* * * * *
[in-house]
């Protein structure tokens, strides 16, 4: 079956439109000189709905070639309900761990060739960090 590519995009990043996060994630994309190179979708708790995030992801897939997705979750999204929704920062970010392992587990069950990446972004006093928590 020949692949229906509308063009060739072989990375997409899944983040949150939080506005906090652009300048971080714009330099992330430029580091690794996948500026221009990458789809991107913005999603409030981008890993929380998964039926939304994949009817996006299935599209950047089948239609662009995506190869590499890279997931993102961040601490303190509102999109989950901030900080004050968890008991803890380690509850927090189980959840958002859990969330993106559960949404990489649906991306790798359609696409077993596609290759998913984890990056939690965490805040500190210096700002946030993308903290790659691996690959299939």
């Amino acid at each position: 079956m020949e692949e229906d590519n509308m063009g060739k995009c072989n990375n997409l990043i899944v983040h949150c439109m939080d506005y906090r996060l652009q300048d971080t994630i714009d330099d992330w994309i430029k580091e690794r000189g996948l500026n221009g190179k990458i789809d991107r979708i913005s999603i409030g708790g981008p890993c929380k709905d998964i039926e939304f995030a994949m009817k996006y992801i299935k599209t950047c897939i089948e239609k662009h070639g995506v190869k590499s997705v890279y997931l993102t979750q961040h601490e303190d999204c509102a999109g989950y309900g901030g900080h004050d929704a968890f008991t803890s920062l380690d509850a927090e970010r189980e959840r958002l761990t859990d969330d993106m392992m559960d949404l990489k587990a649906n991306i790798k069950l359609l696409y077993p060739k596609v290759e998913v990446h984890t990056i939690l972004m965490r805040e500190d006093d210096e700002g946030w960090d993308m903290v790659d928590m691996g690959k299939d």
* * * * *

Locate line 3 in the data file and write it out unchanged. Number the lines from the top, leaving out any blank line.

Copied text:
């Amino acid at each position: 079956m020949e692949e229906d590519n509308m063009g060739k995009c072989n990375n997409l990043i899944v983040h949150c439109m939080d506005y906090r996060l652009q300048d971080t994630i714009d330099d992330w994309i430029k580091e690794r000189g996948l500026n221009g190179k990458i789809d991107r979708i913005s999603i409030g708790g981008p890993c929380k709905d998964i039926e939304f995030a994949m009817k996006y992801i299935k599209t950047c897939i089948e239609k662009h070639g995506v190869k590499s997705v890279y997931l993102t979750q961040h601490e303190d999204c509102a999109g989950y309900g901030g900080h004050d929704a968890f008991t803890s920062l380690d509850a927090e970010r189980e959840r958002l761990t859990d969330d993106m392992m559960d949404l990489k587990a649906n991306i790798k069950l359609l696409y077993p060739k596609v290759e998913v990446h984890t990056i939690l972004m965490r805040e500190d006093d210096e700002g946030w960090d993308m903290v790659d928590m691996g690959k299939d």